Good Living

Like their owners, wooden boats don’t live forever. But the 1948 Trumpy yacht Counterpoint survives piece by salvaged piece

      The Trumpy yacht Counterpoint waited dry-docked at Herrington Harbor North for the right person to come along and shine her up, clean her decks and splash her into the water again. That person would have to match the dedication and vision of her former owner, William Watkins, who passed away in 2015.
The hunt is on for these furry-clawed invaders in the Chesapeake
      An army of invading crabs has disappeared. But scientists are skeptical about whether they’re gone for good or simply hiding. Now the search is back on: As warmer temperatures lure people onto the water, Smithsonian scientists are asking watermen and other boaters to report any sightings of the elusive Chinese mitten crab.

Why I don a plush, pink pig-suit at Pirates Cove’s Pigs & Pearls fundraiser

      Pink’s generally not my color of choice. But on a spring day at Pirates Cove Dock Bar, a girl’s gotta say, why not put on a pig suit?        I am the Pigs & Pearls mascot: a five-foot-five-inch bipedal pig — pink of course — with a white belly. It’s not a sight you’ll see for long, kind of like a shooting star. 
Good News from the ­Bottom of the Bay Grasses surpass 100,000 acres       When you get back to the water this spring, expect to see things growing in it. Rooted grasses rise in columns from the bottom. Horizontally, long fronds swim in the current. Those Bay grasses are firsthand evidence of good news proclaimed this week.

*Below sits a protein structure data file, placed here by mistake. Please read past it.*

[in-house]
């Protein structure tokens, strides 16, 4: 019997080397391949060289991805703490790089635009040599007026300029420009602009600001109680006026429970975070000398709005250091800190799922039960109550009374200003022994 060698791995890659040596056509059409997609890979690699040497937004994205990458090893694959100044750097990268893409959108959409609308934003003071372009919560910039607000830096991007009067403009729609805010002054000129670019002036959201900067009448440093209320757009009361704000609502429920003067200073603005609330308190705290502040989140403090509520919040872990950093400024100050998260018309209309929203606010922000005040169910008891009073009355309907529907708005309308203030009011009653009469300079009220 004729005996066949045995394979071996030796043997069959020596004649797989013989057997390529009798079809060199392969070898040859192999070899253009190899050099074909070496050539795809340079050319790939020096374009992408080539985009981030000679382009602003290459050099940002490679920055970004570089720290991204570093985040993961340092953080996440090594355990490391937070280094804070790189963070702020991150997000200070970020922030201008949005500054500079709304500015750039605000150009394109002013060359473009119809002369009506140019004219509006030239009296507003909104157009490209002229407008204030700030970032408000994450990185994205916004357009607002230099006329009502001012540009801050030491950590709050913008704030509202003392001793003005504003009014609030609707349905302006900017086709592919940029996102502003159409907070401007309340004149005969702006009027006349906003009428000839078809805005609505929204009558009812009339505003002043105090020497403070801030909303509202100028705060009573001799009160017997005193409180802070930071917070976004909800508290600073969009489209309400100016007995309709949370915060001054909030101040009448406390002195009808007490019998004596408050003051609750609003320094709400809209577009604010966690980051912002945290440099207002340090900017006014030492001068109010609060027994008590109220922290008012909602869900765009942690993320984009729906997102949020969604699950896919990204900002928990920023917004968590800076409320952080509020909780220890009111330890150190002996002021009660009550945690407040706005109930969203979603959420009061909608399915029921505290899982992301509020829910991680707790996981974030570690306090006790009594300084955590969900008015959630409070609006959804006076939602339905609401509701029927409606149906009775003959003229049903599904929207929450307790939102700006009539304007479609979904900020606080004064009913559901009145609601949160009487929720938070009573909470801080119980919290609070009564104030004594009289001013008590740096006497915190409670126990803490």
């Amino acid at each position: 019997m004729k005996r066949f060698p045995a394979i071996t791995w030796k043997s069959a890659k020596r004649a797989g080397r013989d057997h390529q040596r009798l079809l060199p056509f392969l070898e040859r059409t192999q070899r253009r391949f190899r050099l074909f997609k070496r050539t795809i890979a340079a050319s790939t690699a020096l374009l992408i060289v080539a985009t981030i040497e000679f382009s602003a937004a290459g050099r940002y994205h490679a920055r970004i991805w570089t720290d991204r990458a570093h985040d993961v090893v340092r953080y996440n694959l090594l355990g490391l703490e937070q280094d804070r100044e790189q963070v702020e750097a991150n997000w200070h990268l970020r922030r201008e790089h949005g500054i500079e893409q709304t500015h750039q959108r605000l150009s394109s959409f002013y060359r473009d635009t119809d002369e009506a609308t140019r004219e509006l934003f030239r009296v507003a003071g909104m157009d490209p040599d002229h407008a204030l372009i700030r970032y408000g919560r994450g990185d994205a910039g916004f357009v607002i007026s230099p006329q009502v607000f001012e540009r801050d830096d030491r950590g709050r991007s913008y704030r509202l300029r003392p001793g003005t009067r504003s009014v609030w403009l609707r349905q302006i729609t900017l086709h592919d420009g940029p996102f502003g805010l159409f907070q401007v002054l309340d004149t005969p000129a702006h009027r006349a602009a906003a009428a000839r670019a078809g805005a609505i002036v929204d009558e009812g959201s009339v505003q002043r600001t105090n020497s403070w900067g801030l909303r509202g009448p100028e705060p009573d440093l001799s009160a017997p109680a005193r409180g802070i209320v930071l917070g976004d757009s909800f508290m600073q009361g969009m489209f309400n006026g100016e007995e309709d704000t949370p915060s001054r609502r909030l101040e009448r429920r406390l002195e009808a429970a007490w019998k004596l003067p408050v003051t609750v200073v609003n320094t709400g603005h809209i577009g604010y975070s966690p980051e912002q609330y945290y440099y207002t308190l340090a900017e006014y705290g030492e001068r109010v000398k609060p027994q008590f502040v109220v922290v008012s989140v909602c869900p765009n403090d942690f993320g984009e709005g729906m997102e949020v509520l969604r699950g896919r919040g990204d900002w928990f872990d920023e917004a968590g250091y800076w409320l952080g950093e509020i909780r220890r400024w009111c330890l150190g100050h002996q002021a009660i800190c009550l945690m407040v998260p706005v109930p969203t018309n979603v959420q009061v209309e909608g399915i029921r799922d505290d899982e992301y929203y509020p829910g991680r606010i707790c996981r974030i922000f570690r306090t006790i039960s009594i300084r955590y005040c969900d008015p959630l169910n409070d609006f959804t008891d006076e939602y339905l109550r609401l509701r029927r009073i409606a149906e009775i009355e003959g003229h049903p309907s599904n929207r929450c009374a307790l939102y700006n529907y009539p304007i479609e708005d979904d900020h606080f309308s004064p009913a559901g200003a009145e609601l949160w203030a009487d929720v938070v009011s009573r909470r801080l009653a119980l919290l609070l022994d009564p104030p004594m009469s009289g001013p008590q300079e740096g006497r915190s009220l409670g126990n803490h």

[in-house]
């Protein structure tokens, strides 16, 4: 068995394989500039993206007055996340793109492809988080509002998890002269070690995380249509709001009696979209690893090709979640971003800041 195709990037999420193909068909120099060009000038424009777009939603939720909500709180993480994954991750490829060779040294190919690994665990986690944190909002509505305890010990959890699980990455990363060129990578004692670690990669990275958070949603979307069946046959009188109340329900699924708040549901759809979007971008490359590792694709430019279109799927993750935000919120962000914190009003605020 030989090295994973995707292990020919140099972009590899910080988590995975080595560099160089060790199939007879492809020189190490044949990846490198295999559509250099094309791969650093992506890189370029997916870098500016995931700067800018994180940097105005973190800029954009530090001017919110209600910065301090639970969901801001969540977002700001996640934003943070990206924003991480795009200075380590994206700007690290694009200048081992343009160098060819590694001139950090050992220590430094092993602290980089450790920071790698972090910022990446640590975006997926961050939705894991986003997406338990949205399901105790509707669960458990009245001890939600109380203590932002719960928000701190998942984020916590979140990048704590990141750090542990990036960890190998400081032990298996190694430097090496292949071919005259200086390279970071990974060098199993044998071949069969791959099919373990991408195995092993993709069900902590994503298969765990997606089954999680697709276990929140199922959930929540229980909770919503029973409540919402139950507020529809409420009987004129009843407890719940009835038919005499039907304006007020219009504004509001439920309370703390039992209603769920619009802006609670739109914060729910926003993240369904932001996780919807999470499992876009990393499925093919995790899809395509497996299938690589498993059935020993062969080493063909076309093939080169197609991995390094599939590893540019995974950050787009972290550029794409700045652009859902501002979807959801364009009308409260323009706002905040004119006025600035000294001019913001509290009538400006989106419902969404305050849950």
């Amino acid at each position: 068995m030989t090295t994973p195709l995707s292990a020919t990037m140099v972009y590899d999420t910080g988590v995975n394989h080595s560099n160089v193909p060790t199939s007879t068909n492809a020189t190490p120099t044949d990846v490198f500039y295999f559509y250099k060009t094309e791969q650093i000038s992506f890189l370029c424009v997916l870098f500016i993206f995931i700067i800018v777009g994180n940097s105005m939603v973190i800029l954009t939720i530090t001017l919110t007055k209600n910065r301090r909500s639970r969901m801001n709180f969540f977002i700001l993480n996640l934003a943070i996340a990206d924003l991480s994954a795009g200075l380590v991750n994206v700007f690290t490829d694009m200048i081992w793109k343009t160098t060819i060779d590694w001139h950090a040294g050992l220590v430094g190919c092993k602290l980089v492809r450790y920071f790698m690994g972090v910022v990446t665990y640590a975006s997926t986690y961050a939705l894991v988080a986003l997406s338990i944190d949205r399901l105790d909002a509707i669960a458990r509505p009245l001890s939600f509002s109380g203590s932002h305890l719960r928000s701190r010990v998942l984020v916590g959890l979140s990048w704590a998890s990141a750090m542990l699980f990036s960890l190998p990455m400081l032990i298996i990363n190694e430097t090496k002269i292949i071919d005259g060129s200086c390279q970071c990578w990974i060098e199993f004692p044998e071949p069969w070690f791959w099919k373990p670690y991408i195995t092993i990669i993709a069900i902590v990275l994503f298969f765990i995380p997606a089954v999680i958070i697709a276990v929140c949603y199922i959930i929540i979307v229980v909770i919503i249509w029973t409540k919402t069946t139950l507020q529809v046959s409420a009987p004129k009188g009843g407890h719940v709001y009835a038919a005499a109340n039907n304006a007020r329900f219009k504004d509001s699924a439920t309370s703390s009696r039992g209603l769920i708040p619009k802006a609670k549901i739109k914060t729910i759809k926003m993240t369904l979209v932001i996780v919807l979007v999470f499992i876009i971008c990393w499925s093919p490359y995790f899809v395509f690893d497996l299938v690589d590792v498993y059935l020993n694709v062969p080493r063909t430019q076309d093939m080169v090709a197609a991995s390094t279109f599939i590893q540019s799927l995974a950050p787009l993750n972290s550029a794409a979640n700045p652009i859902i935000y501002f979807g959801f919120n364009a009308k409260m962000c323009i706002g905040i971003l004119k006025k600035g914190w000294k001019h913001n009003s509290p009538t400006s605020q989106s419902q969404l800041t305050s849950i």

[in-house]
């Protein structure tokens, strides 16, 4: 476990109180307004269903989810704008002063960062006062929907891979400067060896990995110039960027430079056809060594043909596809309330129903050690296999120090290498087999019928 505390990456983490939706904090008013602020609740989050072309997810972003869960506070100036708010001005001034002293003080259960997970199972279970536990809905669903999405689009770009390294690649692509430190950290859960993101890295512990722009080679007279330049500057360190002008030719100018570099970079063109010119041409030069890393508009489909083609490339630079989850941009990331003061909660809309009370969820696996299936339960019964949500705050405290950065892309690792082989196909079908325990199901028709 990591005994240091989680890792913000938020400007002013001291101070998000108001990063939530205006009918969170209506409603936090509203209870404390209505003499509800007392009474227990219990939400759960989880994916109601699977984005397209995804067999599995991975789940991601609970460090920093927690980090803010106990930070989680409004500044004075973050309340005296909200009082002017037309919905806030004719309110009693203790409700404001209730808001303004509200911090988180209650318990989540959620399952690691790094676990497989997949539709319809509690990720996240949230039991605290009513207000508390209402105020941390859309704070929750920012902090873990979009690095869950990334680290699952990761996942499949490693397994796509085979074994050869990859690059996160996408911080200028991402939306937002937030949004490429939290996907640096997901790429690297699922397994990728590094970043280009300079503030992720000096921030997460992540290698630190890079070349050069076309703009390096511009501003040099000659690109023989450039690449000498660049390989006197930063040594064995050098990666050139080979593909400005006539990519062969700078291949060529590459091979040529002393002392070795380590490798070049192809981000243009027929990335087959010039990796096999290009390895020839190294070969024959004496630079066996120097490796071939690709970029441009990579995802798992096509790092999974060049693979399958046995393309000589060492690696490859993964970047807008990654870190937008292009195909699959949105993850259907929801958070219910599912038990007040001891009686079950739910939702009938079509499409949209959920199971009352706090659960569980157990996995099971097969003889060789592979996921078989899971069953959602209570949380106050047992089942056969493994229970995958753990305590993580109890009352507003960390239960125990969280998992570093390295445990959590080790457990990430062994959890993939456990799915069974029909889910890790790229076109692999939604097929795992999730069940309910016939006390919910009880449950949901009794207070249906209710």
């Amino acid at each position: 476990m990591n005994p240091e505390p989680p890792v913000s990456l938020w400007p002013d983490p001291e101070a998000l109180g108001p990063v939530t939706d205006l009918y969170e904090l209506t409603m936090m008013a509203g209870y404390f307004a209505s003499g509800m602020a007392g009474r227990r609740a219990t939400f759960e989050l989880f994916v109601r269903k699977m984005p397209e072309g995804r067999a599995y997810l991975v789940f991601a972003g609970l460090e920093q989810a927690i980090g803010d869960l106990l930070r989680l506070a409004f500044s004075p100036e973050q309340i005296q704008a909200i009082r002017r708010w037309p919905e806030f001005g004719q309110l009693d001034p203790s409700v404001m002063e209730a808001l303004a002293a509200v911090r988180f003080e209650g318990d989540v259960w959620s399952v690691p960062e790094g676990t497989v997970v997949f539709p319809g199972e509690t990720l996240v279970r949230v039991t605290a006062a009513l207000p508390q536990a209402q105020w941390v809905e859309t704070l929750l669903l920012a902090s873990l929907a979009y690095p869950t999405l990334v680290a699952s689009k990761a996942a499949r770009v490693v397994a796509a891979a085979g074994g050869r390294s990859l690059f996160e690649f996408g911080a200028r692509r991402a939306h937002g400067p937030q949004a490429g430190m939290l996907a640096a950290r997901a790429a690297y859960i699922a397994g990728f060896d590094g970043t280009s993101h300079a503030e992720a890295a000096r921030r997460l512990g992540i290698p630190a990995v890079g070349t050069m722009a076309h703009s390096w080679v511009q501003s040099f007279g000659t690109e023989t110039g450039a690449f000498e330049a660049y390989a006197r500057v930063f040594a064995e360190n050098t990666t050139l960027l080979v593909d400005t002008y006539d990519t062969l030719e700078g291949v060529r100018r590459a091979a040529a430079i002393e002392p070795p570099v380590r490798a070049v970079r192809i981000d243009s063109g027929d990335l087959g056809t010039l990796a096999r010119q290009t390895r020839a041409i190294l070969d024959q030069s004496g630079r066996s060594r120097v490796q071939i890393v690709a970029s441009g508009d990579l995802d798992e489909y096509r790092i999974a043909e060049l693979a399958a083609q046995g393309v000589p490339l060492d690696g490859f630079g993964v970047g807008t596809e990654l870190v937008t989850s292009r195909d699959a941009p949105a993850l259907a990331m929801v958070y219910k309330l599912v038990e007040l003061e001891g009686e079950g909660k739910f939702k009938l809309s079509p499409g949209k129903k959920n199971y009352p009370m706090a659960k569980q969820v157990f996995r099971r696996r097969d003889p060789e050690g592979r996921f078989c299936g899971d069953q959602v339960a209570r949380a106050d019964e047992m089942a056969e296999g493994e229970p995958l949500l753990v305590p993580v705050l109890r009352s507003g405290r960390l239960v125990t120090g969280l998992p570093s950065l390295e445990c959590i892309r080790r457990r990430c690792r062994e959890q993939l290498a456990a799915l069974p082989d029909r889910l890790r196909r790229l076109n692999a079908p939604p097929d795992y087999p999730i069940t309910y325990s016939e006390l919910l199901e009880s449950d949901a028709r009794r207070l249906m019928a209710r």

The least you need to know about solar power

      The sun’s energy is free, natural, infinitely renewable and completely clean. Getting our energy from the sun seems like a no-brainer.       The Maryland General Assembly thinks so, too. Two years ago, lawmakers passed the Clean Energy Jobs Act increasing renewable sources, including wind and sun. But good as the switch to sun and wind seems, the devil is in the details — details that have bedeviled wind proposals for Maryland’s mountains and oceans.

­Put your hand where Nodosaurus tred

      Go to just about any dinosaur exhibit and you are sure to see the fossilized remains of the fierce Tyrannosaurus rex. But what if you are more interested in the lesser-known Deinonychus, Tenontosaurus or Astrodon johnstoni, the official Maryland state dinosaur? Then, you will want to visit Calvert Marine Museum in Solomons.

Start training now to be ready

        You could celebrate Cinco de Mayo with tacos and Mexican beer. But one Southern Anne Arundel County fitness center is hoping you will also celebrate fitness and health this May 5.        Chesapeake Health and Fitness Club in Deale is sponsoring its first 5K that day, taking runners on an easy, picturesque path along Rockhold Creek.

Learn from nature writer Lynne Cherry how to get past “motivated avoidance”

      The woods near Lynne Cherry’s girlhood home were her “whole world.” She spent her free time there, inspired by the plants and wildlife to hone skills that would become her livelihood and mission: drawing and writing. When the woods were razed for development, a fire ignited in Cherry’s youthful heart that burns still. Her life’s work has been to ignite that fire in other young hearts, because kids, she says, are hugely instrumental in addressing our planet’s environmental challenges.

How those federal millions help the Bay

      When the federal budget request for 2018 proposed to eliminate funding for the Environmental Protection Agency’s Chesapeake Bay Program Office, Bay-lovers were alarmed. The EPA’s Bay program is “the glue that holds the state/federal partnership together,” in the analysis of Chesapeake Bay Foundation President Will Baker. EPA program office money is the primary source of support for coordinating, monitoring and modeling progress toward Bay restoration.

Our heritage, our legacy

      Anne Arundel County’s celebration of Maryland Day, officially March 25, shifts to a hopefully sunnier, warmer weekend this year.       April 6 thru 8, we celebrate our shared stake in the territory and body politic planted 384 years ago on March 25, 1634, when Lord Baltimore’s colonists made land on a tiny island in a big river in an unknown world: Maryland Day.